Does all of the above imply that the science scholar should also be something of a linguist as well as a historian? It doesn't just imply it; it effectively proclaims it! Yet, there is much more than just clarity to be obtained from having the ability to read what is written in the original language of the author. There is a beauty, a "chispa,"...one might even say a certain amount of chutzpah to be personally gleaned from reading and comprehending what is read in its original form, and this applies to much more than just plant descriptions. Try "translating" into "normal American English" (if such actually exists!) the Ode To A Fieldmouse (Robert Burns). Do it, and the poem's rhyming beauty will be lost along with much of the sense of what was conveyed in the first place! Try singing "Las Mañanitas" in English instead of in Spanish; the mourner's Kaddish in English instead of in Hebrew; Mozart's Requiem mass in English instead of Latin; or Beethoven's Ode To Joy (Symphony #9, last movement) in English instead of German. Oh yes, it can be done,...but in each case,...something's lost! Do it and the "chispa de la vida" tends to become something one gets from one's sister instead of from one's sweetheart!

Your editor has long personally bemoaned his personal shortcomings of fluency in German, French, Greek, Latin, and yes, even both Spanish and English, but what is one to do with only 39 hours in a day and a mere nine days in each week?? As the review of the above seven volumes is being written (well, typed into the computer), it's somewhere between two and five in the morning, the house and neighborhood is quiet, and nobody's around to question the sanity of the man who walks the floor reading plant descriptions in Latin,...softly, in Gregorian chant. Hey, don't knock it 'til you've tried it. There is a certain beauty to reading Latin that way, just as singing instead of saying the Mourner's Kaddish,...and--yes--when one's writing instead of reading aloud, the Latin of Mozart's Requiem Mass is in the background from the other computer,...or Debbie Wolorski sings in beautiful Sephardic Hebrew,...or The Tenors hold forth in other languages. Perhaps all this may seem strange to you, but this scholar has often wondered how (or whether!) any serious studying can be done with such noise as rock-and-roll, hip-hop, rap, or other forms of sonic swill blaring in the background! Yet, think of it: words spoken are not as beautiful as words sung,...and one studies botany (and orchids in particular) not just for knowledge, but for the beauty of the knowledge itself! Taken in these contexts, the seven volumes of Walpers, some now well over 140 years old, are even more beautiful, in the light of present-day knowledge, than when they were first laid into print.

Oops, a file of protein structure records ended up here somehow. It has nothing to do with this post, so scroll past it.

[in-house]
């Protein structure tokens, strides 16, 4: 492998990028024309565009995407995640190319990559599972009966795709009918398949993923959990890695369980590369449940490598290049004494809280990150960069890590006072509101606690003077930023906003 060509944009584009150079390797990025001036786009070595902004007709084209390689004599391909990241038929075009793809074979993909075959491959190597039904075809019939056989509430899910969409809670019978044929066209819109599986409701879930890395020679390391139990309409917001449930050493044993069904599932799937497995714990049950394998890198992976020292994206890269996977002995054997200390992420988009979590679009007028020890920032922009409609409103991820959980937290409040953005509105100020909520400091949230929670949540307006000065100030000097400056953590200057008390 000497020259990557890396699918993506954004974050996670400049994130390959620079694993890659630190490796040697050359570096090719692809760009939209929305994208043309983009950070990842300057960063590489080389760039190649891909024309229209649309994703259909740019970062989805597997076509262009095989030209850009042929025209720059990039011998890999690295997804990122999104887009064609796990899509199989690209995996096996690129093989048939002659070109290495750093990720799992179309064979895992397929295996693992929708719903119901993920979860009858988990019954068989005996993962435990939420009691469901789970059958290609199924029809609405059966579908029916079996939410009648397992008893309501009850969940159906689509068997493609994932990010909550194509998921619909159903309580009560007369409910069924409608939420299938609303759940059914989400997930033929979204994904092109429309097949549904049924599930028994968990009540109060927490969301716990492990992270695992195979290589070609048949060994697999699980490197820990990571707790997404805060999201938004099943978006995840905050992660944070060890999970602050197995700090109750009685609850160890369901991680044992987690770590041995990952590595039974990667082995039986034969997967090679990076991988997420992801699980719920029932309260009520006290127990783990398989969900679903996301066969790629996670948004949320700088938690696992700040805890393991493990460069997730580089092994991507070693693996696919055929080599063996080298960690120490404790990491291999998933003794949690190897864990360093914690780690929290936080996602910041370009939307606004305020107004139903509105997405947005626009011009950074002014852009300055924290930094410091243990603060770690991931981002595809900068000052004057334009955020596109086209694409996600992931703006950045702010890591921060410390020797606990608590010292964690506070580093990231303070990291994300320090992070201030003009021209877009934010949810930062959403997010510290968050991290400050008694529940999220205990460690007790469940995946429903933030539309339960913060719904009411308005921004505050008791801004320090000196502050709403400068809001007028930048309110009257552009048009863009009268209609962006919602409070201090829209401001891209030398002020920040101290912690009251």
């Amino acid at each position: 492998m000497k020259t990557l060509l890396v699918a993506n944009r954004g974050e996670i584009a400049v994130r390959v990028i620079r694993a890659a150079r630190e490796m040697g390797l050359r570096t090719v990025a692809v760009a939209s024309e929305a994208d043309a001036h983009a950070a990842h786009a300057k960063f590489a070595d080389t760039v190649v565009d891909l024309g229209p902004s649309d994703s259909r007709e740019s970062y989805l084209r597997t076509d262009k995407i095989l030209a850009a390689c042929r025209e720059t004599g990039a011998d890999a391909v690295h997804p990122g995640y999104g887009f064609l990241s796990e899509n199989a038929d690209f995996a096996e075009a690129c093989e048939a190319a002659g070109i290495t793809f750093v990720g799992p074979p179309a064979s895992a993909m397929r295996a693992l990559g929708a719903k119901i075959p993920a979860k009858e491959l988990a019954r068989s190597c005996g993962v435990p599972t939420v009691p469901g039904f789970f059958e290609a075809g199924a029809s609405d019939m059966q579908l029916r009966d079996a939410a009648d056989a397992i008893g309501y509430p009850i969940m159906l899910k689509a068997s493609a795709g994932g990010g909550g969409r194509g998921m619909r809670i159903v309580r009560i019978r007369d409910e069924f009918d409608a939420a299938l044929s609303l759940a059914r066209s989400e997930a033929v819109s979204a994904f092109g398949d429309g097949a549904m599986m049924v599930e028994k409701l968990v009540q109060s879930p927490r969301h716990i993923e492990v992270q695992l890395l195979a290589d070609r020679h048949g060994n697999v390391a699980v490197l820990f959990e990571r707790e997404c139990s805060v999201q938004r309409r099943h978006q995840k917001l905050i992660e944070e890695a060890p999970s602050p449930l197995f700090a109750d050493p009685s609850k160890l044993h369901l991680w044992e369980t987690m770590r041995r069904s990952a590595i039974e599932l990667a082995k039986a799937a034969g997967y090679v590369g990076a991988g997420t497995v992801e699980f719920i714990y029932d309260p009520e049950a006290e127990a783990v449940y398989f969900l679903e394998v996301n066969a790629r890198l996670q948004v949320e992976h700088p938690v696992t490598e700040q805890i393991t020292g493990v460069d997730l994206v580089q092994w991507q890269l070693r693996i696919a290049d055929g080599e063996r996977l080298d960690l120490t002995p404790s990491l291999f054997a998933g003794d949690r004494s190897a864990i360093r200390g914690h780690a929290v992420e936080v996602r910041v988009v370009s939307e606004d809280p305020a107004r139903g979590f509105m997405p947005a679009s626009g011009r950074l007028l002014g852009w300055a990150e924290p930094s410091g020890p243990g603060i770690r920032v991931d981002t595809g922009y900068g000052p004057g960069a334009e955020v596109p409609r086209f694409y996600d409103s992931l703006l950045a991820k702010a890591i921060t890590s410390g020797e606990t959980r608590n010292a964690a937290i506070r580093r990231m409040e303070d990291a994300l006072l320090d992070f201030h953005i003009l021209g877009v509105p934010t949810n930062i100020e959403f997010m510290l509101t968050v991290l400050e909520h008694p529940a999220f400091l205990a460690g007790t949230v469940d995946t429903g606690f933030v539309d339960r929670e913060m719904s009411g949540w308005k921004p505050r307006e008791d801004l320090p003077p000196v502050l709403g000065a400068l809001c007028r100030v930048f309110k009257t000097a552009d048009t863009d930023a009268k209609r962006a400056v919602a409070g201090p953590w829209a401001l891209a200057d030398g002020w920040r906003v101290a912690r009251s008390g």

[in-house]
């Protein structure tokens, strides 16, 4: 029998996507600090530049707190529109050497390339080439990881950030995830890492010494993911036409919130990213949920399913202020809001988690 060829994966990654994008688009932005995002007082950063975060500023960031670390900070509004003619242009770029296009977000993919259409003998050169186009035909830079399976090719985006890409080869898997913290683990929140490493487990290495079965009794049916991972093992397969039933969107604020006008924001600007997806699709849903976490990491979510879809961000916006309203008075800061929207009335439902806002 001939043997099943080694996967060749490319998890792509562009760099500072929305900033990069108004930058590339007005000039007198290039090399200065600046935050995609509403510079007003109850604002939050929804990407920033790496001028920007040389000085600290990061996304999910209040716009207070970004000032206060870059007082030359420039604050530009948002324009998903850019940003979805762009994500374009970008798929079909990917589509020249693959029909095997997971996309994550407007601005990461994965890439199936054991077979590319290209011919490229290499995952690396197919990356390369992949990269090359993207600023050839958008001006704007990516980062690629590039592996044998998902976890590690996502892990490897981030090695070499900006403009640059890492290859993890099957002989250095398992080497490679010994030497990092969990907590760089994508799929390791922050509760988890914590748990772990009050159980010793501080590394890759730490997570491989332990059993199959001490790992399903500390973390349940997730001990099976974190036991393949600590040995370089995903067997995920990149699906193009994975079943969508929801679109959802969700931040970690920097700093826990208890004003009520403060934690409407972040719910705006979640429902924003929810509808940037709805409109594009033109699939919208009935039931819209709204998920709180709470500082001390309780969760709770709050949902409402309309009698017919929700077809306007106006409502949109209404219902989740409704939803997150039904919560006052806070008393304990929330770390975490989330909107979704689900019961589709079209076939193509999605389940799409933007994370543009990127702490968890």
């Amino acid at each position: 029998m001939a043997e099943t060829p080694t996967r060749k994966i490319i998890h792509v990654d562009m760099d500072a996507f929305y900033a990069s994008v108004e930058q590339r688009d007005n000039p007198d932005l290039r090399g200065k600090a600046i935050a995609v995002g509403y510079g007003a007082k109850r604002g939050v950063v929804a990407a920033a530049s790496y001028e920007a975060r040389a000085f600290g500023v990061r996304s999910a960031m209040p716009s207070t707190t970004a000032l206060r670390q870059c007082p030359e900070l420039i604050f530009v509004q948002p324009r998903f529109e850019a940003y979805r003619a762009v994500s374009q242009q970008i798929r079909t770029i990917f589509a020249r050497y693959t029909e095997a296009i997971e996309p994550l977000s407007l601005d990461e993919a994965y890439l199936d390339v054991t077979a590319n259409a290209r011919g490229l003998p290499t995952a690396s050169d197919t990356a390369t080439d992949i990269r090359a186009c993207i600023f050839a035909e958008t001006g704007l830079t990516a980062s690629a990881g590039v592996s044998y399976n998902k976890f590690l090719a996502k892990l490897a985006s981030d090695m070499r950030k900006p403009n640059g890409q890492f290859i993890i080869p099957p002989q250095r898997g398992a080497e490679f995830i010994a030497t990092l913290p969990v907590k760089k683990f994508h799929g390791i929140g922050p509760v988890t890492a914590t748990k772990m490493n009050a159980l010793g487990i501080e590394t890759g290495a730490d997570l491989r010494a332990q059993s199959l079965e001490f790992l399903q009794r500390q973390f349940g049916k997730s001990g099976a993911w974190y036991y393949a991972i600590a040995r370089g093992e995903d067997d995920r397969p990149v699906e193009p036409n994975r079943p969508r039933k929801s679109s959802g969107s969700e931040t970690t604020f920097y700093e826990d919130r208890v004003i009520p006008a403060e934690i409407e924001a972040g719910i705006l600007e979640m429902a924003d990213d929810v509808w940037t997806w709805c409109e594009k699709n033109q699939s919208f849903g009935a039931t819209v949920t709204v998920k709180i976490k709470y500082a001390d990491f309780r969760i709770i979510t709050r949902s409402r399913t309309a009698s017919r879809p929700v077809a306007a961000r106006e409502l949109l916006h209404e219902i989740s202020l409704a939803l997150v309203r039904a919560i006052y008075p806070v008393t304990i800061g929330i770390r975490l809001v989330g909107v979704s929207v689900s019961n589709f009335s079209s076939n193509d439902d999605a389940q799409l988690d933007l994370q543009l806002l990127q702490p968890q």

Darwin, C. R. 1854, reprinted. 1979. Fertilization of Orchids By Insects. Stanfordville, NY: Earl M. Coleman, Publisher. 365pp. Note: original was published as The Various Contrivances by Which Orchids are Fertilised by Insects.

_______ . 1862. On Three Remarkable Forms of Catasetum tridentatum, an orchid in the possession of the Linnean Society. Journal of the Linnean Society, Botany. 6: 151-157.

Rolfe, R. A. 1891. On the sexual forms of Catasetum, with special reference to the researches of Darwin and others. Journal of the Linnean Society, Botany. 27: 206-220.

Stern, W. T., ed. 1999. John Lindley. Woodbridge, Suffolk: The Antique Collectors' Club in association with The Royal Horticultural Society. 232pp.

Copyright © 2004 R J Ferry